said it will take a $2.1 million charge in the fourth quarter related to retirement costs for Chairman Daniel O'Sullivan.
reported third-quarter earnings of 65 cents a share, above both the single-analyst view of 52 cents and the year-ago 31 cents.
Mergers, acquisitions and joint ventures
said it will extend to August 31 the deadline for its $45.50-per-share offer to buy up to 49% of
Pharmacia & Upjohn
agreed to acquire
in a deal valued at $650 million. Pharmacia & Upjohn said each of Sugen's 23.5 million shares will be exchanged for $31 worth of Pharmacia & Upjohn stock.
said it received a $200 million investment from
E.M. Warburg Pincus
Offerings and stock actions
(CARI:Nasdaq) 5.65 million-share IPO top-range at $18 a share. The company, which develops and provides Internet-based health-care e-commerce and links doctors with suppliers, patients and payers, is a unit of
. Last night, the price range for CareInsite's offering was raised to $16 to $18 from $14 to $16.
National Discount Brokers
said it canceled a planned 2.6 million-share stock offering due to recent weakness in online brokerages.
said it hired
to evaluate strategic alternatives.
Overseas Private Investment Corporation
approved $200 million in financing to help pay for a controversial natural gas pipeline project in Bolivia being developed by
Royal Dutch Petroleum
. The project would run through one of the world's last tropical dry forests.
said its CEO, George Haymaker, will retire Dec. 31 and will be replaced by President and COO Ray Milchovich.
Staff Reporter Kevin Petrie contributed to this story
Bond Focus: Gains Surrendered Ahead of Key Inflation Report
After trading higher for most of the day, Treasuries surrendered their gains ahead of the release tomorrow morning of the May
Consumer Price Index
. The report, scheduled for release at 8:30 a.m. EDT, is seen as having the potential to trigger an explosive move either up or down, if it is either much weaker or much stronger than expected.
The benchmark 30-year Treasury bond, which traded up as much as 14/32 at 9:05 a.m., finished the day down 7/32 at 88 8/32, lifting its yield 2 basis points to 6.11%.
It's an indication that traders and investors are afraid the report will be stronger than expected.
The last CPI, for April, triggered a major selloff in the bond market on
May 14 when the increases were twice as large as expected and the largest in years -- the 0.7% increase in the overall CPI was the largest monthly gain since October 1990.
Now, with the
poised to hike the fed funds rate when it meets on June 29-30, market participants are worried about a second consecutive outsized gain -- one that would puncture the hope that the April number was a fluke. Another such number, analysts say, would virtually guarantee a June 30 rate hike and convert many people to the view that the Fed is likely to raise rates more than once in the months ahead.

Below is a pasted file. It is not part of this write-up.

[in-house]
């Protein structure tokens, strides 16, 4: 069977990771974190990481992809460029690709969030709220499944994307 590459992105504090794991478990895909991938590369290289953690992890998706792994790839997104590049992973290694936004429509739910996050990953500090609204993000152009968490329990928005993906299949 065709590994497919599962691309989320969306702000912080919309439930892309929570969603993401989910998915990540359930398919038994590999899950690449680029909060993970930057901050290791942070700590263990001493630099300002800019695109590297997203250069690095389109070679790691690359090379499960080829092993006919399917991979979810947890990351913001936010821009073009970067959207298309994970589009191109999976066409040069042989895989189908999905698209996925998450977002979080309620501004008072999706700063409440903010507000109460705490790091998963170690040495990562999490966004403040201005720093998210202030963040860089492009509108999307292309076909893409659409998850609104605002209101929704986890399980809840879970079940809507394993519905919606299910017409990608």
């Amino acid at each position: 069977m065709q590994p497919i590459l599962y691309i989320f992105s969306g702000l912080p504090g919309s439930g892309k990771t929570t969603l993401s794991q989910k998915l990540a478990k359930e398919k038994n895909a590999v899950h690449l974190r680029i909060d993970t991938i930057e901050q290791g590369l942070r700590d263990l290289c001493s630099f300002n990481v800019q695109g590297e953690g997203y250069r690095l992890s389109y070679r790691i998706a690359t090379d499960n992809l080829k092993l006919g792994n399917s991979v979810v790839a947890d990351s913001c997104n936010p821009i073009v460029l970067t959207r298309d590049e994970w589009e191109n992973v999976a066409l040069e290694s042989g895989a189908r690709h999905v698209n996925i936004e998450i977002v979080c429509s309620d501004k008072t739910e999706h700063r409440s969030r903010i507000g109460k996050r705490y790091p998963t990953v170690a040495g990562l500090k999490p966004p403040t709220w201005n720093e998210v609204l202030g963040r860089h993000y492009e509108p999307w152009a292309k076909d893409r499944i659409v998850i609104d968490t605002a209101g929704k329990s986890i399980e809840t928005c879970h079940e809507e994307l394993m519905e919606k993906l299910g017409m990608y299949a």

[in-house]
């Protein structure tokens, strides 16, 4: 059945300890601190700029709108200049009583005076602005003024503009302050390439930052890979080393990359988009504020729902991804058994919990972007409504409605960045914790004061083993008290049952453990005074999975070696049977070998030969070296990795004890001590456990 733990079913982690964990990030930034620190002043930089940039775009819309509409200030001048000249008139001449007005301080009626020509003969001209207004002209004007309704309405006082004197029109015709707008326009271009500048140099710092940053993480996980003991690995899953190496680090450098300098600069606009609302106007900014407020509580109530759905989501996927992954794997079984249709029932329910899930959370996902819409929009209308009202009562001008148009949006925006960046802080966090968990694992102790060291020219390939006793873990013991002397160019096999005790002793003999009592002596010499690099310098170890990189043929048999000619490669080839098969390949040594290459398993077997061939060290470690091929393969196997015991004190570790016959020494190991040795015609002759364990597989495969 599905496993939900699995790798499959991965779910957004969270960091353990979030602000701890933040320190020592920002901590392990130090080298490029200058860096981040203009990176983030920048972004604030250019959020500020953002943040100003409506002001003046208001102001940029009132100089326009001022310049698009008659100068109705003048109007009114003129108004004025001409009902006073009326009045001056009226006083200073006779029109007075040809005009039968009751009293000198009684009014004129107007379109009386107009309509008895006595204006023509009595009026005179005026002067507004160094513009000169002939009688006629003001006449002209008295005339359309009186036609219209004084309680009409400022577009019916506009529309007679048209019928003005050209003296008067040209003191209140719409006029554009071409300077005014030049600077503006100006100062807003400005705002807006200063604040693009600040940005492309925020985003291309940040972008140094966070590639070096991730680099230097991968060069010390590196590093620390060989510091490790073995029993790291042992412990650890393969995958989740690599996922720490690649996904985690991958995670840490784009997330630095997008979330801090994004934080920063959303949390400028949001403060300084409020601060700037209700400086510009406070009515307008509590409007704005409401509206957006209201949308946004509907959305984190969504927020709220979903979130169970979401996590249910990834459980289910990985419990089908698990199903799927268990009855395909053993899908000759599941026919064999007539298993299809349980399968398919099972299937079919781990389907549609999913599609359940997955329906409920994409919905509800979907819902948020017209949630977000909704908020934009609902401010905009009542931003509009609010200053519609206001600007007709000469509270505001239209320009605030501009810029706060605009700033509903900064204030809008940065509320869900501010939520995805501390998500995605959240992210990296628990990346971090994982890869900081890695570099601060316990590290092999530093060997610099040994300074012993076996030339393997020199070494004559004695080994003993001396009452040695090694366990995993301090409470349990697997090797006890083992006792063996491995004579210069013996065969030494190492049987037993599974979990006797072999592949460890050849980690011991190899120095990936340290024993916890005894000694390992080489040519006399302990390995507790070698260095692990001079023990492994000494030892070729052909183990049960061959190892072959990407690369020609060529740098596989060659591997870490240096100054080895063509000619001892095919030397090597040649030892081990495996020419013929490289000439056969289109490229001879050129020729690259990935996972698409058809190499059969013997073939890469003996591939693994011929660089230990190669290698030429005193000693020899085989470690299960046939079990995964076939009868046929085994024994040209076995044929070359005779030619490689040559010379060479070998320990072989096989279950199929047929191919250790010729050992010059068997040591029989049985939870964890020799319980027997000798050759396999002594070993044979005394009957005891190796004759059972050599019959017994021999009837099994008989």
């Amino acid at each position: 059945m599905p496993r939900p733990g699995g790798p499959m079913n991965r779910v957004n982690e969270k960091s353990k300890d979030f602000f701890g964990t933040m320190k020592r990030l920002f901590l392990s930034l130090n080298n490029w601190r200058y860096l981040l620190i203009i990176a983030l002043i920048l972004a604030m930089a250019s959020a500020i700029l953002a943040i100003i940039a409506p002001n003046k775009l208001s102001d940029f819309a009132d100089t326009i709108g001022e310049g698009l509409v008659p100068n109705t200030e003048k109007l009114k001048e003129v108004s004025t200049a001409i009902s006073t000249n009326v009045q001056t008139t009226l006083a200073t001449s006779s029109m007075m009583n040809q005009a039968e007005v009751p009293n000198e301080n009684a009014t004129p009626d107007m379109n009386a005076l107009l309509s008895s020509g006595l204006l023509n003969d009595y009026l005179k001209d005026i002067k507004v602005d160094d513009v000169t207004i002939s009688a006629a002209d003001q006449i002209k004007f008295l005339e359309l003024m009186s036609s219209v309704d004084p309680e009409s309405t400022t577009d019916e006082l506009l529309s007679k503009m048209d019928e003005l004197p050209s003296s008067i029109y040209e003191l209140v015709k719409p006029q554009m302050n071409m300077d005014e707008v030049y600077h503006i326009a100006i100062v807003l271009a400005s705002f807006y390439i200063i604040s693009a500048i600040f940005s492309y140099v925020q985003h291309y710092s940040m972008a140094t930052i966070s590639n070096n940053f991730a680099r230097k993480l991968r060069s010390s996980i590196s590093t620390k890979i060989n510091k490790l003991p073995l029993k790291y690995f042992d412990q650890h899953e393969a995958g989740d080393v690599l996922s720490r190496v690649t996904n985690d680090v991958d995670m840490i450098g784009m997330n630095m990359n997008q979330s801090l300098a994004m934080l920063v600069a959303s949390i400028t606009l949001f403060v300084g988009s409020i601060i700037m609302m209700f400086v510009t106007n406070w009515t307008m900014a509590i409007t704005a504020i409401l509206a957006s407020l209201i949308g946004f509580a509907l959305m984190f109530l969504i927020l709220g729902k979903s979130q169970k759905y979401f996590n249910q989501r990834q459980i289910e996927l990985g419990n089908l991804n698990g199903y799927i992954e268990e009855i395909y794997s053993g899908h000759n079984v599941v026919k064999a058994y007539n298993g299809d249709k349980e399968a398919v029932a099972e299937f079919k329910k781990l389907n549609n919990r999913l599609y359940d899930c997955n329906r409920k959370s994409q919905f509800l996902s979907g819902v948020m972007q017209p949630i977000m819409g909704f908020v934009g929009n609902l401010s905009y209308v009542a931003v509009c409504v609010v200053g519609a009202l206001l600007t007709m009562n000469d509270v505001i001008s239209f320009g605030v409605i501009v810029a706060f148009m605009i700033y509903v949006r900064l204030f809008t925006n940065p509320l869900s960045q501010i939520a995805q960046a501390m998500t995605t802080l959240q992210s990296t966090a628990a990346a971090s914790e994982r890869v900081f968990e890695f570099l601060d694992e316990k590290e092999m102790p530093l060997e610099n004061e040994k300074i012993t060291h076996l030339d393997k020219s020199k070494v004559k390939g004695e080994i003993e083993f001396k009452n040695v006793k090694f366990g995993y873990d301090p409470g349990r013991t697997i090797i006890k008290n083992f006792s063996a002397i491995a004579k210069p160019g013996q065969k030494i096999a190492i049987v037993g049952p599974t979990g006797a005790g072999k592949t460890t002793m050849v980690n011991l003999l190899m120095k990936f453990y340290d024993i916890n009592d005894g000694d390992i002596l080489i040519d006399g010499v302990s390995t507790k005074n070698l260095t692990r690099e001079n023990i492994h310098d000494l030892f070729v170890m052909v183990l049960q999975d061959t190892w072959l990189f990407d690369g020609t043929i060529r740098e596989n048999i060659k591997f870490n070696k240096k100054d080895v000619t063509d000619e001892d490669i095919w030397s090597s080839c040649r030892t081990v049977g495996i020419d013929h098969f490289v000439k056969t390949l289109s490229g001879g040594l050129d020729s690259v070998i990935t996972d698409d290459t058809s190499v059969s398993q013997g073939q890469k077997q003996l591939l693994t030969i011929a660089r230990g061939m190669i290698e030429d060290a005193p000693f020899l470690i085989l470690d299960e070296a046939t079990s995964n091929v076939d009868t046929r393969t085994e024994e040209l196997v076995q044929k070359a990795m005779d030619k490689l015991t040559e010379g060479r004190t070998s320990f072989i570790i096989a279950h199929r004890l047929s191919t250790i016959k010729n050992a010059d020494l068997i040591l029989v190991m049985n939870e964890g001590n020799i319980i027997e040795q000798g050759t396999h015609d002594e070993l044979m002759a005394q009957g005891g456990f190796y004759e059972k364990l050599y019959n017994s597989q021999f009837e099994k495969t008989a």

"Last month, everyone understood that the data were noisy," said Anthony Karydakis, senior financial economist at
Banc One Capital Markets
. "Now there are no excuses for another outsized move." An outsized move, he said, would be any increase in the core CPI in excess of the 0.2% average forecast.
A reading of that magnitude will make investors worry that the Fed has fallen behind the curve, making more than one rate hike necessary and even encouraging speculation that a 50-basis-point rate hike is possible on June 30, Karydakis said. Treasury prices would at least revisit their lows of Friday, Karydakis said. For the long bond, Friday's closing price corresponded to a yield of 6.16%, the highest in a year and a half.
Of course, that's not the only scenario. The CPI might be in line with expectations or it might be weaker. In any case, the bond market's reaction will be dictated, market watchers say, by what course of action the numbers will dictate for the Fed.
Almost everyone in the Treasury market expects that the Fed will raise the fed funds rate from 4.75% to 5% at the end of the month. It would take an extremely weak CPI -- a down 0.1% or unchanged core -- to remove the air of foregone conclusion from the event, Karydakis said.
However, some people think that even a negative CPI reading won't stop the Fed from hiking on June 30. They reason that in recent speeches, Fed heads have been making the point that monetary policy needs to take a preemptive attitude toward inflation. The Fed "almost has to move at this point because of what they told the market," said Richard Schwartz, a portfolio manager at
New York Life Asset Management
Still, a weaker-than-expected CPI will probably trigger a rally in the bond market, taking the long bond's yield as low as 6%, Schwartz says. And so might an in-line report, reflecting relief that it wasn't stronger than expected.
But Schwartz says any rally tomorrow morning will probably fade as the day wears on, as today's did. Fed Chairman
is slated to address the congressional
Joint Economic Committee
on Thursday at 10 a.m., and people will start to worry about what he might say.
Greenspan's testimony "will go a long way toward clarifying the market's thinking" on whether one or more rate hikes is the likelier scenario, Karydakis said.
That's assuming the numbers themselves aren't cause for worry. If they are, Schwartz says the long bond's yield could reach 6.25%. "Tomorrow's number," he said, "is likely to sway sentiment quite a bit in one direction or the other."